Why should you care about my custom pistol? Because the Beretta M9A3 has almost all of the same features and then some.

The M9A3 has the Vertec style grip, but it also comes with wraparound style grip panels that mimmick the shape and feel of the original M9. The backstrap is also checkered for a more positive grip.

Beretta M9A3 grips
The M9A3 comes with a wraparound grip panel that simulates the feel of the original M9 grip profile.

Likewise, the safety on the M9A3 allows the user some options. It comes standard with the traditional safety/decocker lever, but the internals of the slide have been machined to accept the G-style decock-only lever. The user can simply swap the parts out and perform the conversion without the need for any gunsmithing.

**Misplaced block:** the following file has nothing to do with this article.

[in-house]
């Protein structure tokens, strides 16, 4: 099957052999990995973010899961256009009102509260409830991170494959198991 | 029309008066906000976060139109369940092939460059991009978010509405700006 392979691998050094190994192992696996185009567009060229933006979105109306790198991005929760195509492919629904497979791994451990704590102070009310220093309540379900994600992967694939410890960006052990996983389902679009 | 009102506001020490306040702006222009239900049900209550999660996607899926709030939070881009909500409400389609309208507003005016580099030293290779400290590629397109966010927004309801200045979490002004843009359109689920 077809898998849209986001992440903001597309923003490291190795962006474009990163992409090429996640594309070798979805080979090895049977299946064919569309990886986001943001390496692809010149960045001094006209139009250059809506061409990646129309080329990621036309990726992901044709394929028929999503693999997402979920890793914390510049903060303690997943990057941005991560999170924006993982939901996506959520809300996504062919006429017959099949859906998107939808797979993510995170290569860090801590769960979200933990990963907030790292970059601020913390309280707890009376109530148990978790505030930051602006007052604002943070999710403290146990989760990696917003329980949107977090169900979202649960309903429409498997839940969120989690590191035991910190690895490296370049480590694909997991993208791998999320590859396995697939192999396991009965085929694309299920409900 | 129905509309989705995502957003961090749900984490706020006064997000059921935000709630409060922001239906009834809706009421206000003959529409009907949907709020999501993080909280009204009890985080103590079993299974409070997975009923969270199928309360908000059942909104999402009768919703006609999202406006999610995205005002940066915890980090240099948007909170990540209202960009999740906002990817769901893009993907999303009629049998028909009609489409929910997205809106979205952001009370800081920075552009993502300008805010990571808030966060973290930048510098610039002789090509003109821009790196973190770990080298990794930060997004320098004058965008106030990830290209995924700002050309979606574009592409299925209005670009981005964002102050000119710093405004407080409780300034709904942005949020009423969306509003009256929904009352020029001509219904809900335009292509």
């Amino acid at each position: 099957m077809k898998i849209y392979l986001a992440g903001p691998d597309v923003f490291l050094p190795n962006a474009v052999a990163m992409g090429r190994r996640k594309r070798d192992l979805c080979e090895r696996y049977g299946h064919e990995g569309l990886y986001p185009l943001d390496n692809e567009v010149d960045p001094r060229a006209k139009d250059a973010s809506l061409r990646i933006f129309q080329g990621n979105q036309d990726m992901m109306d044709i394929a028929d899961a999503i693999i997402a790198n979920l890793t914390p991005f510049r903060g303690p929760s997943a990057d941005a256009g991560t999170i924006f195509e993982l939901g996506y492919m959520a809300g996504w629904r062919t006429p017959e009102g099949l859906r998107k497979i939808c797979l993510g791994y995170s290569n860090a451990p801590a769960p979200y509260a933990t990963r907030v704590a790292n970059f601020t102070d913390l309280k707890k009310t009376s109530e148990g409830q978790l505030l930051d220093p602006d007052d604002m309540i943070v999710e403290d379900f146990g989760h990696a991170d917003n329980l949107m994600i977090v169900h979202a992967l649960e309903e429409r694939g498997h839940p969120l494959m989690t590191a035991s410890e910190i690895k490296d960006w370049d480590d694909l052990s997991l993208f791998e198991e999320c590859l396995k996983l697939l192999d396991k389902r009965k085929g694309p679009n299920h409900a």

The front sight on the standard Beretta 92FS is machined into the slide, and there’s not enough metal underneath it to safely cut a dovetail notch for other sights. Like some of the more recent upgrades to the M9, the M9A3 comes from the factory with the dovetail cuts and tritium night sights are installed as standard.

There were several configurations of the M9A3 on display at SHOT, and some of them included a pre-threaded barrel. Beretta’s marketing for the pistol seems to suggest that the threaded barrel is standard, my my guess is that it will be available with a standard barrel as well.

Firing the M9A3 at the Industry Range day, I could tell that the trigger wasn’t as smooth as the amazing action job that Allegheny performed on my own pistol, but the gun still shot great, and I can’t think of anything else I’d want from a factory Beretta.

Beretta M9A3 Suppressed
Shooting the Beretta M9A3 at SHOT Show 2015 Industry Day at the Range.

If you’ve never been much of a fan of the Beretta 92 series of pistols, this is the one that could possibly change your mind. The Army doesn’t seem to interested in it, but I have no doubt that the M9A3 will be a welcome addition to Beretta’s commercial lineup.